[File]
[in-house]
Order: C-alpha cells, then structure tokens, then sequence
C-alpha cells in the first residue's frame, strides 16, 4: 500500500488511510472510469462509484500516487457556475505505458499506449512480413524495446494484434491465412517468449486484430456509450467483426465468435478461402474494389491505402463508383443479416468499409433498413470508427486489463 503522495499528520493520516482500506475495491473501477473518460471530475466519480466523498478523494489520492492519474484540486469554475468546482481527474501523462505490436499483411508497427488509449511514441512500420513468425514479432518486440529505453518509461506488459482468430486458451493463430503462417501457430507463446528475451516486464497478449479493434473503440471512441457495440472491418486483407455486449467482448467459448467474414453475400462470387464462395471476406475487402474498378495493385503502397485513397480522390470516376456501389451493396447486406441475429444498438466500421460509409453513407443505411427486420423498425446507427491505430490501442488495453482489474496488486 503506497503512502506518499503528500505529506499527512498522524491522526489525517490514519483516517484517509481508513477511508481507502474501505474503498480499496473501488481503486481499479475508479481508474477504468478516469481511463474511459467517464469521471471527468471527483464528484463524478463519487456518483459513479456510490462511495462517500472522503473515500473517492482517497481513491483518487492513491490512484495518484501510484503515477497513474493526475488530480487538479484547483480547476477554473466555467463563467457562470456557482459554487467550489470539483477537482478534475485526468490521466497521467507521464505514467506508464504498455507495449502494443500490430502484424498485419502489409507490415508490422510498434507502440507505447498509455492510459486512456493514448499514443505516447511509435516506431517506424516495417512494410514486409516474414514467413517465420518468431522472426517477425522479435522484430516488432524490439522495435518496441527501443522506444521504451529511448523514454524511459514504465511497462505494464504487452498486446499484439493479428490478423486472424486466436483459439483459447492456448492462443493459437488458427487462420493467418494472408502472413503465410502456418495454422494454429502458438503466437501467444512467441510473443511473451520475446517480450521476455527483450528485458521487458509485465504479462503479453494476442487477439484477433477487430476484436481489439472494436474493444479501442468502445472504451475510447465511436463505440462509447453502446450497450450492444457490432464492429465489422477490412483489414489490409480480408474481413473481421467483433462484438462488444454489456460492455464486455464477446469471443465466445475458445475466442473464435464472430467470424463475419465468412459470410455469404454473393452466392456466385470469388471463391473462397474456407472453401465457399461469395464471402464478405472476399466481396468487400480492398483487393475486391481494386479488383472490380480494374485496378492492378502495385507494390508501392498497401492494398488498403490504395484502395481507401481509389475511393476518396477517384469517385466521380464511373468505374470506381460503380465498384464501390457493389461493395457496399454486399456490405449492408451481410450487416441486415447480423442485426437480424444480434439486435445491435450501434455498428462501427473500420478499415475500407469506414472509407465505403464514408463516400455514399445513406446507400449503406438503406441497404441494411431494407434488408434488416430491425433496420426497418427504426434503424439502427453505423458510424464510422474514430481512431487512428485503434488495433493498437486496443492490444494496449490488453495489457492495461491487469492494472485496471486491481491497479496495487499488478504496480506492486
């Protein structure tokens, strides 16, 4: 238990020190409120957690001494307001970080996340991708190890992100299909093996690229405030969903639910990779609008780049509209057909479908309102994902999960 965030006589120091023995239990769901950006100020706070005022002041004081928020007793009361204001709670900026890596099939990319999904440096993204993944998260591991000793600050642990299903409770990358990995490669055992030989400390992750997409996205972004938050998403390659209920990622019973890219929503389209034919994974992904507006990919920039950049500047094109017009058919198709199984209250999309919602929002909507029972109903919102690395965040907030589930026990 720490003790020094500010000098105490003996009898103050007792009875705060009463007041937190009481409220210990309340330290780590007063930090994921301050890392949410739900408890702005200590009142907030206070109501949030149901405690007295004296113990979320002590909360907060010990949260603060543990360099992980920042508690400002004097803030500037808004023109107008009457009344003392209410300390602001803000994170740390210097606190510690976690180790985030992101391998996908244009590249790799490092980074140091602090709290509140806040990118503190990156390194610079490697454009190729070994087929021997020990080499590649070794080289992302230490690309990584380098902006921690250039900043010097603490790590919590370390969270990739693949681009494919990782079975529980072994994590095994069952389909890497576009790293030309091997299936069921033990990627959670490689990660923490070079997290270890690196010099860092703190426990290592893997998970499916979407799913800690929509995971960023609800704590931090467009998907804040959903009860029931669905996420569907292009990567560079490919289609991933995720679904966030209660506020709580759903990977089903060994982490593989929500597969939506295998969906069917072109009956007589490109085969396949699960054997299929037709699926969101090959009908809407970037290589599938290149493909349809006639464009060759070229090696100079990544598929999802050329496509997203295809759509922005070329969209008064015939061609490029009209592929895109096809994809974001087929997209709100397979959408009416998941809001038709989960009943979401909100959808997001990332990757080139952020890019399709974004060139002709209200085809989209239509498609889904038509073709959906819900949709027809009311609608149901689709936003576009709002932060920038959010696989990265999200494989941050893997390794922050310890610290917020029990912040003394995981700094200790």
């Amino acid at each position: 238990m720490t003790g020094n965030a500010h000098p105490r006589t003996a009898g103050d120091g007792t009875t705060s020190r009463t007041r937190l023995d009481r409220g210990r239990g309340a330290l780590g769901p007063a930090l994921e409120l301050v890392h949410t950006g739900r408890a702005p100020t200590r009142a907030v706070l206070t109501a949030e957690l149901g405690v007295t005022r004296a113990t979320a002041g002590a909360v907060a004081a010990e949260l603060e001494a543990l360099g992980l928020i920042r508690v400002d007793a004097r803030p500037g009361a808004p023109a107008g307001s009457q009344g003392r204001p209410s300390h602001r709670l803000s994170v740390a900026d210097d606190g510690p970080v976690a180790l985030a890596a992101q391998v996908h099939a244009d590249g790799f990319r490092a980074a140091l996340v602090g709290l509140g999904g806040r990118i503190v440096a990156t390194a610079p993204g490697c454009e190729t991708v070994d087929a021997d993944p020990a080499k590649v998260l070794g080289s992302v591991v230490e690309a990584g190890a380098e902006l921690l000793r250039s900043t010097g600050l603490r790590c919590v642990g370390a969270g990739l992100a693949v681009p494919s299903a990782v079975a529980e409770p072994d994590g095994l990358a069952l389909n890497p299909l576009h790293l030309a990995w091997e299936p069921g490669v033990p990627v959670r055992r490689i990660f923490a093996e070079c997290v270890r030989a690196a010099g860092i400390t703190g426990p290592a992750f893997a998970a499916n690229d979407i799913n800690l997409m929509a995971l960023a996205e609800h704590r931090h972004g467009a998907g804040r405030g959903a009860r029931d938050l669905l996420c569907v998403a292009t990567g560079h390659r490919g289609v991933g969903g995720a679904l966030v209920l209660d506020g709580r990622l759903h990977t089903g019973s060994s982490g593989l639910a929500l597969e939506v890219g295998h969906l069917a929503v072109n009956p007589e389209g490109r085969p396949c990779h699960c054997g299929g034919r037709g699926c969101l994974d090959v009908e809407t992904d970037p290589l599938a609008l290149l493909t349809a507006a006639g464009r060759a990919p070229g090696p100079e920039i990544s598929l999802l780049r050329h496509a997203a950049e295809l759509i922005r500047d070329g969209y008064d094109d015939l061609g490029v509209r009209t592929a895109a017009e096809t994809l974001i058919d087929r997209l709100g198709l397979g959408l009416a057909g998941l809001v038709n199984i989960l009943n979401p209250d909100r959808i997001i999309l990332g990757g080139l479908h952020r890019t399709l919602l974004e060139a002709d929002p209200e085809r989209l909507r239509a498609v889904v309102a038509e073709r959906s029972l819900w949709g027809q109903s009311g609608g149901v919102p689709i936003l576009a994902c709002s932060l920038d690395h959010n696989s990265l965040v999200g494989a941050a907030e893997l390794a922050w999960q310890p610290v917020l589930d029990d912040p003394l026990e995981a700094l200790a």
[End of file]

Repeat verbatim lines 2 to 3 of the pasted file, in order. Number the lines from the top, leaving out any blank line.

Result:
Order: C-alpha cells, then structure tokens, then sequence
C-alpha cells in the first residue's frame, strides 16, 4: 500500500488511510472510469462509484500516487457556475505505458499506449512480413524495446494484434491465412517468449486484430456509450467483426465468435478461402474494389491505402463508383443479416468499409433498413470508427486489463 503522495499528520493520516482500506475495491473501477473518460471530475466519480466523498478523494489520492492519474484540486469554475468546482481527474501523462505490436499483411508497427488509449511514441512500420513468425514479432518486440529505453518509461506488459482468430486458451493463430503462417501457430507463446528475451516486464497478449479493434473503440471512441457495440472491418486483407455486449467482448467459448467474414453475400462470387464462395471476406475487402474498378495493385503502397485513397480522390470516376456501389451493396447486406441475429444498438466500421460509409453513407443505411427486420423498425446507427491505430490501442488495453482489474496488486 503506497503512502506518499503528500505529506499527512498522524491522526489525517490514519483516517484517509481508513477511508481507502474501505474503498480499496473501488481503486481499479475508479481508474477504468478516469481511463474511459467517464469521471471527468471527483464528484463524478463519487456518483459513479456510490462511495462517500472522503473515500473517492482517497481513491483518487492513491490512484495518484501510484503515477497513474493526475488530480487538479484547483480547476477554473466555467463563467457562470456557482459554487467550489470539483477537482478534475485526468490521466497521467507521464505514467506508464504498455507495449502494443500490430502484424498485419502489409507490415508490422510498434507502440507505447498509455492510459486512456493514448499514443505516447511509435516506431517506424516495417512494410514486409516474414514467413517465420518468431522472426517477425522479435522484430516488432524490439522495435518496441527501443522506444521504451529511448523514454524511459514504465511497462505494464504487452498486446499484439493479428490478423486472424486466436483459439483459447492456448492462443493459437488458427487462420493467418494472408502472413503465410502456418495454422494454429502458438503466437501467444512467441510473443511473451520475446517480450521476455527483450528485458521487458509485465504479462503479453494476442487477439484477433477487430476484436481489439472494436474493444479501442468502445472504451475510447465511436463505440462509447453502446450497450450492444457490432464492429465489422477490412483489414489490409480480408474481413473481421467483433462484438462488444454489456460492455464486455464477446469471443465466445475458445475466442473464435464472430467470424463475419465468412459470410455469404454473393452466392456466385470469388471463391473462397474456407472453401465457399461469395464471402464478405472476399466481396468487400480492398483487393475486391481494386479488383472490380480494374485496378492492378502495385507494390508501392498497401492494398488498403490504395484502395481507401481509389475511393476518396477517384469517385466521380464511373468505374470506381460503380465498384464501390457493389461493395457496399454486399456490405449492408451481410450487416441486415447480423442485426437480424444480434439486435445491435450501434455498428462501427473500420478499415475500407469506414472509407465505403464514408463516400455514399445513406446507400449503406438503406441497404441494411431494407434488408434488416430491425433496420426497418427504426434503424439502427453505423458510424464510422474514430481512431487512428485503434488495433493498437486496443492490444494496449490488453495489457492495461491487469492494472485496471486491481491497479496495487499488478504496480506492486